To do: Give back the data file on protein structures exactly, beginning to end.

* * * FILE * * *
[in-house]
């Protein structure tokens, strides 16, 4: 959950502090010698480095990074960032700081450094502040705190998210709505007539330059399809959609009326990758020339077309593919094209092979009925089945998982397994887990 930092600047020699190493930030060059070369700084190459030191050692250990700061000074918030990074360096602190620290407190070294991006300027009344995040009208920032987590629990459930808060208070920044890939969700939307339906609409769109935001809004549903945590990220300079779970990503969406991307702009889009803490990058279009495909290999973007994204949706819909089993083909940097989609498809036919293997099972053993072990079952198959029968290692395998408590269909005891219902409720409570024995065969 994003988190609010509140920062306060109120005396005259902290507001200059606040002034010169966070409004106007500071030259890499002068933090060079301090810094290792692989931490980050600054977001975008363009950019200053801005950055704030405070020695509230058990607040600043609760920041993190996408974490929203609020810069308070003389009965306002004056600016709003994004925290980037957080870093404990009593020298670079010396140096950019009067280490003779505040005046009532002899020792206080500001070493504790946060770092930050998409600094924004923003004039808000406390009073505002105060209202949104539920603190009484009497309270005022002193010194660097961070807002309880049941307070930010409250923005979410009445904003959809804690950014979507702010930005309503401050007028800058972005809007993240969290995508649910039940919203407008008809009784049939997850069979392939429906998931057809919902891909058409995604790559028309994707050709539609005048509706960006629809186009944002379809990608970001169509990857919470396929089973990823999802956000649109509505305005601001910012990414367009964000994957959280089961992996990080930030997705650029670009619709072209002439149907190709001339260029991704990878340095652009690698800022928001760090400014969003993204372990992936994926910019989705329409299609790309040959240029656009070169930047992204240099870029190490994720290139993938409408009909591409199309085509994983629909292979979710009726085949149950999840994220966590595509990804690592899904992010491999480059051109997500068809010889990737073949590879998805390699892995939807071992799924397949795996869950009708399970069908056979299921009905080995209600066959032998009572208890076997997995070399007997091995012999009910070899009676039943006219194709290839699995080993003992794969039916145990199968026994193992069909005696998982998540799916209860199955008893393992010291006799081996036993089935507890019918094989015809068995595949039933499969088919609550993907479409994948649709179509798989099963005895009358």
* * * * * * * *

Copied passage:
[in-house]
């Protein structure tokens, strides 16, 4: 959950502090010698480095990074960032700081450094502040705190998210709505007539330059399809959609009326990758020339077309593919094209092979009925089945998982397994887990 930092600047020699190493930030060059070369700084190459030191050692250990700061000074918030990074360096602190620290407190070294991006300027009344995040009208920032987590629990459930808060208070920044890939969700939307339906609409769109935001809004549903945590990220300079779970990503969406991307702009889009803490990058279009495909290999973007994204949706819909089993083909940097989609498809036919293997099972053993072990079952198959029968290692395998408590269909005891219902409720409570024995065969 994003988190609010509140920062306060109120005396005259902290507001200059606040002034010169966070409004106007500071030259890499002068933090060079301090810094290792692989931490980050600054977001975008363009950019200053801005950055704030405070020695509230058990607040600043609760920041993190996408974490929203609020810069308070003389009965306002004056600016709003994004925290980037957080870093404990009593020298670079010396140096950019009067280490003779505040005046009532002899020792206080500001070493504790946060770092930050998409600094924004923003004039808000406390009073505002105060209202949104539920603190009484009497309270005022002193010194660097961070807002309880049941307070930010409250923005979410009445904003959809804690950014979507702010930005309503401050007028800058972005809007993240969290995508649910039940919203407008008809009784049939997850069979392939429906998931057809919902891909058409995604790559028309994707050709539609005048509706960006629809186009944002379809990608970001169509990857919470396929089973990823999802956000649109509505305005601001910012990414367009964000994957959280089961992996990080930030997705650029670009619709072209002439149907190709001339260029991704990878340095652009690698800022928001760090400014969003993204372990992936994926910019989705329409299609790309040959240029656009070169930047992204240099870029190490994720290139993938409408009909591409199309085509994983629909292979979710009726085949149950999840994220966590595509990804690592899904992010491999480059051109997500068809010889990737073949590879998805390699892995939807071992799924397949795996869950009708399970069908056979299921009905080995209600066959032998009572208890076997997995070399007997091995012999009910070899009676039943006219194709290839699995080993003992794969039916145990199968026994193992069909005696998982998540799916209860199955008893393992010291006799081996036993089935507890019918094989015809068995595949039933499969088919609550993907479409994948649709179509798989099963005895009358």